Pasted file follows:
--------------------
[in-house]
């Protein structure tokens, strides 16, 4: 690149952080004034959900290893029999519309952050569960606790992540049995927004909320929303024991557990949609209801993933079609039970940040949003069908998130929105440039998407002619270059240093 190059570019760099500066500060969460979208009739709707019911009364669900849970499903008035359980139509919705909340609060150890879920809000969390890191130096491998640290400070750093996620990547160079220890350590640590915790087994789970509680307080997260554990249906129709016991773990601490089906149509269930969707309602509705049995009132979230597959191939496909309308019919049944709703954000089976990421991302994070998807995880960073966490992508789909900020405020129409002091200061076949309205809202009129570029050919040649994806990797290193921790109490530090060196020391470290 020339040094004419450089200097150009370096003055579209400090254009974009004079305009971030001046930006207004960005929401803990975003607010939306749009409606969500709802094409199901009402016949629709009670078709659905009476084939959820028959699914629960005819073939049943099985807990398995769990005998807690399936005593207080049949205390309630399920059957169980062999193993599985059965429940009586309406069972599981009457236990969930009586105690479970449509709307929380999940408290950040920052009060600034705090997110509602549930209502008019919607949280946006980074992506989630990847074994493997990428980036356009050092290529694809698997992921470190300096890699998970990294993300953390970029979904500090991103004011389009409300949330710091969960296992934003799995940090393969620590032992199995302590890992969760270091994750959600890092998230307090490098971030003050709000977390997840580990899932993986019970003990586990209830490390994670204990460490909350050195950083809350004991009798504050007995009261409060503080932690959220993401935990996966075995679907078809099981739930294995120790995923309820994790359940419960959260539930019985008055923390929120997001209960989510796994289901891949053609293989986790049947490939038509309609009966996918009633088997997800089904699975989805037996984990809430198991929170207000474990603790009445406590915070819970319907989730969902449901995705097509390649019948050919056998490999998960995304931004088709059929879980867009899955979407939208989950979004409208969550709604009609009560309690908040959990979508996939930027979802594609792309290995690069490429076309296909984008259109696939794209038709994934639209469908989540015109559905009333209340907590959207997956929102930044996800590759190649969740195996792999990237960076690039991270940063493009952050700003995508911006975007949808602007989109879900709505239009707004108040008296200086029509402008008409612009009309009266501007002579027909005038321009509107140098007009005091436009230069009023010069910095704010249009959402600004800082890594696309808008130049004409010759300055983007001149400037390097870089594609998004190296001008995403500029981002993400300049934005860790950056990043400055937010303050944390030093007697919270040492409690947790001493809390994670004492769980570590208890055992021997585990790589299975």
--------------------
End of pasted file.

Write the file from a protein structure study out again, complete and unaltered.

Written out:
[in-house]
């Protein structure tokens, strides 16, 4: 690149952080004034959900290893029999519309952050569960606790992540049995927004909320929303024991557990949609209801993933079609039970940040949003069908998130929105440039998407002619270059240093 190059570019760099500066500060969460979208009739709707019911009364669900849970499903008035359980139509919705909340609060150890879920809000969390890191130096491998640290400070750093996620990547160079220890350590640590915790087994789970509680307080997260554990249906129709016991773990601490089906149509269930969707309602509705049995009132979230597959191939496909309308019919049944709703954000089976990421991302994070998807995880960073966490992508789909900020405020129409002091200061076949309205809202009129570029050919040649994806990797290193921790109490530090060196020391470290 020339040094004419450089200097150009370096003055579209400090254009974009004079305009971030001046930006207004960005929401803990975003607010939306749009409606969500709802094409199901009402016949629709009670078709659905009476084939959820028959699914629960005819073939049943099985807990398995769990005998807690399936005593207080049949205390309630399920059957169980062999193993599985059965429940009586309406069972599981009457236990969930009586105690479970449509709307929380999940408290950040920052009060600034705090997110509602549930209502008019919607949280946006980074992506989630990847074994493997990428980036356009050092290529694809698997992921470190300096890699998970990294993300953390970029979904500090991103004011389009409300949330710091969960296992934003799995940090393969620590032992199995302590890992969760270091994750959600890092998230307090490098971030003050709000977390997840580990899932993986019970003990586990209830490390994670204990460490909350050195950083809350004991009798504050007995009261409060503080932690959220993401935990996966075995679907078809099981739930294995120790995923309820994790359940419960959260539930019985008055923390929120997001209960989510796994289901891949053609293989986790049947490939038509309609009966996918009633088997997800089904699975989805037996984990809430198991929170207000474990603790009445406590915070819970319907989730969902449901995705097509390649019948050919056998490999998960995304931004088709059929879980867009899955979407939208989950979004409208969550709604009609009560309690908040959990979508996939930027979802594609792309290995690069490429076309296909984008259109696939794209038709994934639209469908989540015109559905009333209340907590959207997956929102930044996800590759190649969740195996792999990237960076690039991270940063493009952050700003995508911006975007949808602007989109879900709505239009707004108040008296200086029509402008008409612009009309009266501007002579027909005038321009509107140098007009005091436009230069009023010069910095704010249009959402600004800082890594696309808008130049004409010759300055983007001149400037390097870089594609998004190296001008995403500029981002993400300049934005860790950056990043400055937010303050944390030093007697919270040492409690947790001493809390994670004492769980570590208890055992021997585990790589299975």